Model portfolios and ESG lead charge amid strong rebound in asset prices from pandemic low
MICHAEL MACKENZIE AND CHRIS FLOOD
Investors are pouring money into exchange traded funds at a historic pace as equity and corporate bond markets rally to new peaks and asset managers increasingly turn to the vehicles to build portfolios.
Flows into ETFs are already on track to outpace a record 2020, totalling $659bn in the first six months of 2021 compared with $767bn for all of last year, according to ETFGI.
Global equity-based ETFs have already eclipsed last year’s intake, attracting net flows of $459bn as of June 30, exceeding $366bn and $283bn for 2020 and 2019, respectively.
The boom reflects a strong rebound in asset prices from their pandemic lows of 2020 but it also shows how fund managers are using ETFs as an important instrument in portfolios, in some cases replacing or being used in conjunction with individual securities.
Already a $9tn global market, the swift growth of the ETF universe is feeding a bullish view among big players, led by companies such as BlackRock, State Street and Invesco.
“It took 15 years for iShares to reach $1tn in assets, five years more to hit $2tn and just two more years to pass the $3tn mark,” said Salim Ramji, global head of iShares and index investments at BlackRock. The asset manager expects the global market will expand to $15tn by 2025.
BlackRock’s iShares unit attracted net inflows of $75bn in the second quarter of this year and exceeded $3tn in assets in June, the group said on Wednesday.
The quarterly flows were up from $51bn a year ago and accounted for the bulk of the asset manager’s overall inflows of $81bn for the recent three-month period.
Hot areas of long-term growth include expanding investor activity in fixed income, a growing preference for model portfolios — such as those targeting 60 per cent stocks and 40 per cent bonds — by wealth advisers and also from the increasing popularity of mandates that take into account environmental, social and corporate governance standards.
Among a number of growth drivers, traditional stock pickers that aim to buy companies that will beat the broader market’s performance are increasing their use of ETFs in actively managed portfolios.
“Asset managers have found a way to participate in ETFs that provides them with the ability to use their stockpicking and portfolio construction expertise,” said Todd Rosenbluth, head of mutual fund and ETF research at CFRA. “Adoption is accelerating with insurance companies and other institutional investors.”
Assets held in the US model portfolio market will more than double from $4tn over the next five years to $10tn, according to BlackRock.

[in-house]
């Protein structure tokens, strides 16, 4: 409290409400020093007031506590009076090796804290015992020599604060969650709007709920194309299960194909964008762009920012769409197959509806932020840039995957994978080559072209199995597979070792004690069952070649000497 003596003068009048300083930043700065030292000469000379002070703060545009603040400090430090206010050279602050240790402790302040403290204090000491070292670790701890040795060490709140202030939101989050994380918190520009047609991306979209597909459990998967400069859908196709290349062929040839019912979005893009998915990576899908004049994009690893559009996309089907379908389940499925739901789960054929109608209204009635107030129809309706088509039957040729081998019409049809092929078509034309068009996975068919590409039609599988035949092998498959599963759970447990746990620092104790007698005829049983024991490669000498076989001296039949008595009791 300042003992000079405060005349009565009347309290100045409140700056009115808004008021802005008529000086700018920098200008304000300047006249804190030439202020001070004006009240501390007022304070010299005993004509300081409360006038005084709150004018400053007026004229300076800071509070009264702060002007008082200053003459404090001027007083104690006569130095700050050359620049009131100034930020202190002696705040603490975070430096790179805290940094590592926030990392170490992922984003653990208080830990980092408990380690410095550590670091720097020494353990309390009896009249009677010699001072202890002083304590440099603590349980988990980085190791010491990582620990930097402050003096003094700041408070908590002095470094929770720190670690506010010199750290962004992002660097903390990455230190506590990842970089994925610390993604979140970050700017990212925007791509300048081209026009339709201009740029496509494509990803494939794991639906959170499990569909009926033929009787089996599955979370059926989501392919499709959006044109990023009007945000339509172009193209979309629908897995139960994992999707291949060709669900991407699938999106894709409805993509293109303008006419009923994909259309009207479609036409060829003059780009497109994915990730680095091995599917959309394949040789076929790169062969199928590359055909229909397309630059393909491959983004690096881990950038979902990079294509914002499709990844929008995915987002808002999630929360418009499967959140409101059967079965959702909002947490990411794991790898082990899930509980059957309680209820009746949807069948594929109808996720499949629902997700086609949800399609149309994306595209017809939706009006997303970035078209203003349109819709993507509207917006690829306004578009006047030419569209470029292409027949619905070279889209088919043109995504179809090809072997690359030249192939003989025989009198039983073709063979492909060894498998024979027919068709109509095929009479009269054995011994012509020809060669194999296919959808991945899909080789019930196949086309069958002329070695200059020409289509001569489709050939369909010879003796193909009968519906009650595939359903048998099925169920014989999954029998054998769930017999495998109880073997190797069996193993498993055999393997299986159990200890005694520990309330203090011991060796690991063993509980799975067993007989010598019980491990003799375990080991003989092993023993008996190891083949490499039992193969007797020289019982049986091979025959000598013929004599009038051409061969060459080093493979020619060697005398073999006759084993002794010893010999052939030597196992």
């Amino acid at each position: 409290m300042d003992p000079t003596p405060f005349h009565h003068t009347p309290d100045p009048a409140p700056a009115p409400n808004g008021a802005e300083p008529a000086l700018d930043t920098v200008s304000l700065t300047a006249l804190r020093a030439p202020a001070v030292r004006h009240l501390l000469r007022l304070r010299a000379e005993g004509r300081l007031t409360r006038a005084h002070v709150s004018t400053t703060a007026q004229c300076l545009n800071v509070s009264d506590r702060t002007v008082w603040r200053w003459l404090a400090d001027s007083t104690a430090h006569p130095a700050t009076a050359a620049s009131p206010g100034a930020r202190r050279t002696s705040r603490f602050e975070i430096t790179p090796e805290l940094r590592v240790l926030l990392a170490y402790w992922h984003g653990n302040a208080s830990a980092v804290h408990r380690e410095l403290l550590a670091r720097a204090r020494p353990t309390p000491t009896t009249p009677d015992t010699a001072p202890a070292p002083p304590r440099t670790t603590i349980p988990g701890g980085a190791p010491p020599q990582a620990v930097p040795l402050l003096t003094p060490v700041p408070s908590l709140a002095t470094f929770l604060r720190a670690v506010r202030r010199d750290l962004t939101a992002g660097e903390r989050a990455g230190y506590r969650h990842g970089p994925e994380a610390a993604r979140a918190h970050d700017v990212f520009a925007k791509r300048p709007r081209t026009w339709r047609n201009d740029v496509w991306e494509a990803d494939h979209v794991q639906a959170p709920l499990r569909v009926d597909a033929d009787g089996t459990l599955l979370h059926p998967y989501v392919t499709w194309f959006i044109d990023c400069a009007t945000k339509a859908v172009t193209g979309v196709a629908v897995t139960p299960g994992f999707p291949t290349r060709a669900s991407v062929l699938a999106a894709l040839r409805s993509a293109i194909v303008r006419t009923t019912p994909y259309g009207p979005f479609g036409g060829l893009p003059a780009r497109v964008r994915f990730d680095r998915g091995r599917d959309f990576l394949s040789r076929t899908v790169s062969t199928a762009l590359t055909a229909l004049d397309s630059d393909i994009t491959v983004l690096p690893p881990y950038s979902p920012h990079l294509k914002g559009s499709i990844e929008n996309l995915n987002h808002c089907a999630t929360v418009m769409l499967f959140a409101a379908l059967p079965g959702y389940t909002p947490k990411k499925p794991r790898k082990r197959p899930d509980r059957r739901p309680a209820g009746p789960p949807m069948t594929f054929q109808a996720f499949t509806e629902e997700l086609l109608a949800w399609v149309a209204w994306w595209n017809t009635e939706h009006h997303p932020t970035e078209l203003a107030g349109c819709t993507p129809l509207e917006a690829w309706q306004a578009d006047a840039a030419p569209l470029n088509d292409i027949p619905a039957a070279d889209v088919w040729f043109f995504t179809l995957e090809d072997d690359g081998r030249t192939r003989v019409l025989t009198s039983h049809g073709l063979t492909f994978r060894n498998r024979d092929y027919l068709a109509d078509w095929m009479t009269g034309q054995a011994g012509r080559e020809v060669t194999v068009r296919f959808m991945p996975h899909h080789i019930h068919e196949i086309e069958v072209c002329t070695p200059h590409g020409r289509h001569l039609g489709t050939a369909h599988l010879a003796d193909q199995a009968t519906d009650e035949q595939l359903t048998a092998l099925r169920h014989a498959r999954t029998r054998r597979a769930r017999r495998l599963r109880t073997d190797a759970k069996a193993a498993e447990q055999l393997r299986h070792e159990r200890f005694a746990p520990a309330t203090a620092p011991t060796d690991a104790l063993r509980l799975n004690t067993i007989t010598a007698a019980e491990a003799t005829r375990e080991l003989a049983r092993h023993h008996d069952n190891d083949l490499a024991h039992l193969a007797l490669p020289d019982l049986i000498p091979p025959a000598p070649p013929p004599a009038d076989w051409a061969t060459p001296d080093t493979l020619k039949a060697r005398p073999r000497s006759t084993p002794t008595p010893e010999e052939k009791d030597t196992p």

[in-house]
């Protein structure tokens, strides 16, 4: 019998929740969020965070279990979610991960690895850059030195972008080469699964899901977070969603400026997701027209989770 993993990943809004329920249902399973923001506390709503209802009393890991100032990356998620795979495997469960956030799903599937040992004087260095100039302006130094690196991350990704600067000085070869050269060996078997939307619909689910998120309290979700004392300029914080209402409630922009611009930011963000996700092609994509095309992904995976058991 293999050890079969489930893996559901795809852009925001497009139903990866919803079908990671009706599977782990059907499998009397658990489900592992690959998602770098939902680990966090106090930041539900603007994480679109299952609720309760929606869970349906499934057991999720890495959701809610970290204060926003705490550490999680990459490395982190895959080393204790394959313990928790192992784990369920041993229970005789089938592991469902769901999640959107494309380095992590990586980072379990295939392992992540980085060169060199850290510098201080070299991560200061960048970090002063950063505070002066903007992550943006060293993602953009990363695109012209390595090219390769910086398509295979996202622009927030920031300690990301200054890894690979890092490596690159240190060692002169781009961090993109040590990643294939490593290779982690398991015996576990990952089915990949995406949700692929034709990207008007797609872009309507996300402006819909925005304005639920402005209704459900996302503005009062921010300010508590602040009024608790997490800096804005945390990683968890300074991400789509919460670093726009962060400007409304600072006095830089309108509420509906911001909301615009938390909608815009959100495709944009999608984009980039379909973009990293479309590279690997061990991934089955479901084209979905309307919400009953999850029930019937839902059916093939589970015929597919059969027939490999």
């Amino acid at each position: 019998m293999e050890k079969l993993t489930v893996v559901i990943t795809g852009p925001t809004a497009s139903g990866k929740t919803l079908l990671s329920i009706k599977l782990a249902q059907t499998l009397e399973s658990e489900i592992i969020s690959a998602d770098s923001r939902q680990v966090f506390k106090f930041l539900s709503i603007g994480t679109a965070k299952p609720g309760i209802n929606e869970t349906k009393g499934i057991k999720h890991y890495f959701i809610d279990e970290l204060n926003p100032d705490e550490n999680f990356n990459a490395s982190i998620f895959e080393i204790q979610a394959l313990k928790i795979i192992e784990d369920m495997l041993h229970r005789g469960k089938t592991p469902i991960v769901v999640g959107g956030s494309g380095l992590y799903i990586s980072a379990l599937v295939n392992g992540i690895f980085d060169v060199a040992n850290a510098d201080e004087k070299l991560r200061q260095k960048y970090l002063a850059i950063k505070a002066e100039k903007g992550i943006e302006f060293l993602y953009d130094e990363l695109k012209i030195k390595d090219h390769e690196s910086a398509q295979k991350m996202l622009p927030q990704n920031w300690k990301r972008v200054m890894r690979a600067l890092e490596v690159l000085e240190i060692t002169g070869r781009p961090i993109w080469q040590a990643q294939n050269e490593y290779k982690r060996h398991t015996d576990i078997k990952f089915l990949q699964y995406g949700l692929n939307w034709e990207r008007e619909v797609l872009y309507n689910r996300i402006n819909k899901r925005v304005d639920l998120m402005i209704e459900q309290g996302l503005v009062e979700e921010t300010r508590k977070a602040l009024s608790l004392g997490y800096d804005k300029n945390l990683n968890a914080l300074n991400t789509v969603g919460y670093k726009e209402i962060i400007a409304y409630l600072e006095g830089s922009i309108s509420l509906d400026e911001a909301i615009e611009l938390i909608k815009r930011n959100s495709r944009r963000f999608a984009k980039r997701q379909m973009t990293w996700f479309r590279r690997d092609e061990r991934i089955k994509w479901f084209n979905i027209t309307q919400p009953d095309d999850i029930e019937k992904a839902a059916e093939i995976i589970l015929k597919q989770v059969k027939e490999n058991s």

It expects half of the new investor inflow for its US ETF arm to come from model portfolios in the future, up from about a third in 2020.
State Street, the third-largest ETF provider globally, is also expanding its model portfolios business.
“We are working on building partnerships with other providers as well as offering model portfolios, which we have developed in-house,” said Rory Tobin, global head of ETFs at State Street Global Advisors.
It teamed up with Natixis, the French asset manager, to offer model portfolios to US financial advisers via Bank of America’s platform in late 2019.
Bond ETFs have taken in new client money at a slower rate than their equities peers this year.
Inflows have clocked in at $112bn in 2021 compared with $231bn for all of 2021, ETFGI data show.
“Fixed income is 10 years behind equities in their respective ETF life cycles,” said Jason Bloom, head of fixed income and alternatives ETF strategy at Invesco.
Before the launch of new ETFs, areas in fixed income including asset-backed securities and bank loans were not easily accessible for retail investors and even financial advisers, said Bloom. “You now have access to parts of the fixed income markets that you didn’t have before.”
Bond ETFs emerged from the pandemic crash in March of 2020 with a reputation of having passed a stress test.
A decision by the US Federal Reserve to buy ETFs tracking corporate bonds also played an important role in easing market turmoil and investor concerns about the product.
However, Craig Siegenthaler, senior equity research analyst at Credit Suisse, noted that, if the benign market environment turns choppier, ETF providers could struggle to continue growing at such a swift pace.
“Most of the investment community is bullish on ETFs and fixed income is seen getting much bigger but, if we get a bear market, that will make it tougher for the industry to keep growing at the pace we have seen,” he said.
Fonte: Financial Time del 16/07/2021